Football Friends Online – When 90 Mins Is Not EnoughFootball is in need of a change - Football Friends Online - When 90 Mins Is Not Enough Football is in need of a change - Football Friends Online - When 90 Mins Is Not Enough

Football is in need of a change


Football needs to make changes off the field, but let’s hope it doesn’t look to the 1980s for inspiration.

As English football comes to terms with the appalling scenes at Wembley on Saturday, everyone who saw that pocket of thugs put a dent in Millwall’s improving reputation has become an instant critic.

‘Sure’, says Joe Public, ‘the idiots who fought each other are to blame, but where were the stewards, where were the police?’ Stewards are often the first to be criticised at a football match for their over-zealous adherence to procedure with regards to persistent standing, or their stance against fans taking in their own cans of drink. For many people, their passivity towards the brawl in Wembley’s lower-tier on Saturday was a shame. Yet, think about it. Stewards are there to stop isolated incidents; they are certainly not trained to deal with a scrap of over forty people. Why would any one of them try to contend with a flurry of arms, legs and Stone Island jackets for £6.19 p/h?

The police do not have this excuse as such, as they have been trained for brawl situations, and their job is to keep the peace under any circumstances. However, while they are on alert for disturbances, the police would never cater for violence among a group of men supposedly supporting the same team. Response times have been criticised, but the police are dotted around towards the end of a game, preparing to keep both sets of exiting fans safe from trouble.

The only way for the police to have dealt with the violence sooner would have been to have extremely tight security around the venue, having an almost choking presence of authority. But, in the week in which the nation remembered the controversial Margaret Thatcher, would anyone really want to return to the days where football fans were all tarred with the same brush, penned in like animals, all to be treated by the police as potential thugs? No, and especially not at a major cup semi-final between two sides with zero historic rivalry.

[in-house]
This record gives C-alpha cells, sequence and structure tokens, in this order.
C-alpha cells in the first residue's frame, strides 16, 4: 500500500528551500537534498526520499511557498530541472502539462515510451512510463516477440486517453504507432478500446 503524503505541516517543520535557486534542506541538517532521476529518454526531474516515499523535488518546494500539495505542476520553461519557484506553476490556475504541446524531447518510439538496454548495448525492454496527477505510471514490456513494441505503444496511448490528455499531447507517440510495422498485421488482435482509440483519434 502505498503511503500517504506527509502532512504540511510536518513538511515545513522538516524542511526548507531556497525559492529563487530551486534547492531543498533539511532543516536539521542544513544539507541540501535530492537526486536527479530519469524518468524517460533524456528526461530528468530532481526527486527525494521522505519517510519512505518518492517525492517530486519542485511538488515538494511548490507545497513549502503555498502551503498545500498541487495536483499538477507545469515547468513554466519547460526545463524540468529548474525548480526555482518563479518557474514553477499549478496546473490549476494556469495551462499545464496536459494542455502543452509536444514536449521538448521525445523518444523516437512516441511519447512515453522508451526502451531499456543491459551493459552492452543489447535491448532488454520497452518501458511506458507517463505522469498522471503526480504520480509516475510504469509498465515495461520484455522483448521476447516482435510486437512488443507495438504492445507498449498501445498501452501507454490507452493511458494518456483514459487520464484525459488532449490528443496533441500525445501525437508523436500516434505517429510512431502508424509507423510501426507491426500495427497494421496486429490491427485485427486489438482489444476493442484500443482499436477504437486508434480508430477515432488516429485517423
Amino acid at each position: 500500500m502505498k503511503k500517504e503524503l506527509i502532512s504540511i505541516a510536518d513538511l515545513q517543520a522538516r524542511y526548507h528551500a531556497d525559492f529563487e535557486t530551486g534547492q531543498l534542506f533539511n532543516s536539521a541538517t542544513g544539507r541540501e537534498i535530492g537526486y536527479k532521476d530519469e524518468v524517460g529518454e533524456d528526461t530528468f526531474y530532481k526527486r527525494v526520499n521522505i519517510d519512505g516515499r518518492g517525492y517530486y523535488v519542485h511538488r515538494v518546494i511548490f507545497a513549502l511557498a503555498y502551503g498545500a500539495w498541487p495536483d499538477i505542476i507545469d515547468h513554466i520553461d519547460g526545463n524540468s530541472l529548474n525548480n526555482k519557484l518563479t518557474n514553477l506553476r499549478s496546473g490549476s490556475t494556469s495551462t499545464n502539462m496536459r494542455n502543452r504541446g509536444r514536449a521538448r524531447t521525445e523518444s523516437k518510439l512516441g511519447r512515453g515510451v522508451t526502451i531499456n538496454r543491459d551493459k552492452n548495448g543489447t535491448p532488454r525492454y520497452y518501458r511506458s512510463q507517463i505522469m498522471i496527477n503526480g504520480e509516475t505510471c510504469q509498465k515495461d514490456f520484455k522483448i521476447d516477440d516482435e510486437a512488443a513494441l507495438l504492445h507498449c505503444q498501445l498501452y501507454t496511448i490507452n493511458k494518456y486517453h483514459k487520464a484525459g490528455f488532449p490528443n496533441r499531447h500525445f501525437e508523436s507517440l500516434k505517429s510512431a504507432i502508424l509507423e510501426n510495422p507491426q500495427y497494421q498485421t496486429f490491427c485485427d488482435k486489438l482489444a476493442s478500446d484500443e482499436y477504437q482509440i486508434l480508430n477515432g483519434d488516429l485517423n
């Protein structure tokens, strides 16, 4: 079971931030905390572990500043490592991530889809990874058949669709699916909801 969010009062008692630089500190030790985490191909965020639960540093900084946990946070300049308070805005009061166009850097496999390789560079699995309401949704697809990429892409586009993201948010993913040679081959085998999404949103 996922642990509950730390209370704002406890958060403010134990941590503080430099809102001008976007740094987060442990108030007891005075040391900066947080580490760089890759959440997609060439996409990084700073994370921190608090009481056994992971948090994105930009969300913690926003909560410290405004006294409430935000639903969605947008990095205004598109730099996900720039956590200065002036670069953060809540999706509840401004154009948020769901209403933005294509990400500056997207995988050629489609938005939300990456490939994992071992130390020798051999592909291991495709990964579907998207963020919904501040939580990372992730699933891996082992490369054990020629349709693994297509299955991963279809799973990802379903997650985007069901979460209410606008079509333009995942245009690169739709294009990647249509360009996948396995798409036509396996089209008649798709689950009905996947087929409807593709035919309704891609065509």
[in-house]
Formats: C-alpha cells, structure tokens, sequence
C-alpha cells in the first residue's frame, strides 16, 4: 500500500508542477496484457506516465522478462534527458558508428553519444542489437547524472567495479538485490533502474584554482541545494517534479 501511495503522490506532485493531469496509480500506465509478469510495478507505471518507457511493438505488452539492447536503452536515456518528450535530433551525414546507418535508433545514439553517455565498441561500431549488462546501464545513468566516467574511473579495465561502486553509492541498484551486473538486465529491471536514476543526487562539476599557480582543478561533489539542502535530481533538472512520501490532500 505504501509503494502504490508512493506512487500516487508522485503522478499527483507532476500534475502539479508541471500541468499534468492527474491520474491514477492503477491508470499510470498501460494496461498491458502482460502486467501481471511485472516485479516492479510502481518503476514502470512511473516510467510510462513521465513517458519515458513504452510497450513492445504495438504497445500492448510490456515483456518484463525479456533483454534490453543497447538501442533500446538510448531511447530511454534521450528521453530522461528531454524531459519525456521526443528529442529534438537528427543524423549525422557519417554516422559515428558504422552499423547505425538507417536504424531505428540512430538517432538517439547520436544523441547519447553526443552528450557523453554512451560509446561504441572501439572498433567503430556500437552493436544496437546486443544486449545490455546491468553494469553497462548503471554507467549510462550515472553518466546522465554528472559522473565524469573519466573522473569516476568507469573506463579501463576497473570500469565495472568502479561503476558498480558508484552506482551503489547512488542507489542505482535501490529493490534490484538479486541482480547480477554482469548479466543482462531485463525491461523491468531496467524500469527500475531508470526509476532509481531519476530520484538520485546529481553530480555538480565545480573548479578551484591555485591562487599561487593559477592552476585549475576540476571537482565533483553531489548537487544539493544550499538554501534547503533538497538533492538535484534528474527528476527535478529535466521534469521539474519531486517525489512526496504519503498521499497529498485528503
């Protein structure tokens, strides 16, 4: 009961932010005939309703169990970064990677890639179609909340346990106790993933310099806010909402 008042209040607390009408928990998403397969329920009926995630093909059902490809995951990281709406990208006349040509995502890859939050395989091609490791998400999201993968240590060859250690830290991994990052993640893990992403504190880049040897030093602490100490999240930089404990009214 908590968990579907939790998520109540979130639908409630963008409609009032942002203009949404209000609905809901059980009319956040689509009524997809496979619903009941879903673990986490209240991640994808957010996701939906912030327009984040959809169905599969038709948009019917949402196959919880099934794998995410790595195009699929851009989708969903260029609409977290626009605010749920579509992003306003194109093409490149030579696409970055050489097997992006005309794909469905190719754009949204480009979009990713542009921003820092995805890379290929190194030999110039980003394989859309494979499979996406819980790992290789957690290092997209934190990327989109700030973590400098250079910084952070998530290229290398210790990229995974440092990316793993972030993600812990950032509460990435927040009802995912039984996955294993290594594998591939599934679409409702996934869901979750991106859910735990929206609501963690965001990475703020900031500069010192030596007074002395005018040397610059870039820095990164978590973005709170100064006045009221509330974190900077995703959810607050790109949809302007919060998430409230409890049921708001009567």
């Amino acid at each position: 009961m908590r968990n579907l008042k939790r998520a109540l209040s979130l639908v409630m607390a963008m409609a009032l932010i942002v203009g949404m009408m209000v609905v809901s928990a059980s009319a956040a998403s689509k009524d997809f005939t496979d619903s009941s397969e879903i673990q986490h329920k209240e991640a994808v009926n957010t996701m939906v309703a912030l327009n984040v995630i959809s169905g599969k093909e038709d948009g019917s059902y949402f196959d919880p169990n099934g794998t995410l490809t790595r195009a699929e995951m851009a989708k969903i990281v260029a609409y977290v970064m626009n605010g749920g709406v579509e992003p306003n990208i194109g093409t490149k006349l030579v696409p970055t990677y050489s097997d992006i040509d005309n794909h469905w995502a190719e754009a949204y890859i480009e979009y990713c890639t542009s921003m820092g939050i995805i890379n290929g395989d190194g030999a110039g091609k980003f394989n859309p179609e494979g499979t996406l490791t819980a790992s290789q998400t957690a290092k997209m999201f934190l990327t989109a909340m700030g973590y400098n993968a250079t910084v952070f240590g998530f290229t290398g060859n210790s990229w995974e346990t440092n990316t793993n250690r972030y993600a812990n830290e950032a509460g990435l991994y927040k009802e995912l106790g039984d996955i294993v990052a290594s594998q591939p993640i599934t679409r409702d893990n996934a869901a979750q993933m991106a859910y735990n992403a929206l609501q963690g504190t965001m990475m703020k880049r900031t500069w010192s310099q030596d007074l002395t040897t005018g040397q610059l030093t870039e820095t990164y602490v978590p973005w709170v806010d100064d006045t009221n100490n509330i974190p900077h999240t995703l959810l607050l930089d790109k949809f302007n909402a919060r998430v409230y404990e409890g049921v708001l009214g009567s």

So, we’ve looked backwards through the eyes of Mr. Outraged, what are the solutions people have offered? What needs to happen to Millwall as a repercussion of this incident?

‘Demote them’, ‘ban them from the cup’, ‘make them play behind closed doors’ – all punishments fans on BBC’s 606 phone-in suggested for Millwall FC as both a form of retribution and a deterrent to future skirmishes in future games. However, as many other people across the internet, on television and on radio have noted, those punishments would be too harsh for the crime. Why should an entire club suffer as a result of the drunken, juvenile actions of a handful of people?

Millwall have a long-standing reputation of being a tough club with a tough fanbase, stemming from the actions of the infamous ‘Bushwackers’ firm in the 1980s, but in recent years, the club have striven to shake off this unwanted tag with a wealth of community initiatives. For example, while almost every professional club in the country has some sort of ‘football in the community’ scheme, Millwall have recently displayed their support against the governmental plan to close down the A+E department at the local Lewisham hospital, encouraging fans to join community protests against the cutback and allowing hospital staff and beneficiaries to promote around the ground on match-day.

Clearly, the people in charge of the club are trying to convey the ‘right’ image across to its public, but unfortunately, the huge positives are vastly outweighed by the tiny negatives in the public eye. This recent incident of violence, no matter how small it may have been, will simply perpetuate the negative stereotype of Millwall FC that people across the country share. However, I implore you to go on to any Millwall message board. The people responsible for the violence on Saturday are not representative of their club, and the overwhelming majority of real Millwall fans have shunned those idiots besmirching the club’s name, those fools intent on dragging football back thirty years.

Hopefully, this will be an isolated incident, as football does not need this bad press. The game has progressed. SaStefan, Hdly, my most pressing concern is that as a result of a few more skirmishes such as this one, policing staff may revert back to the troubles of the 1980s, treating all football fans like trouble-causing louts simply because of the actions of a miniscule minority.

Stefan. H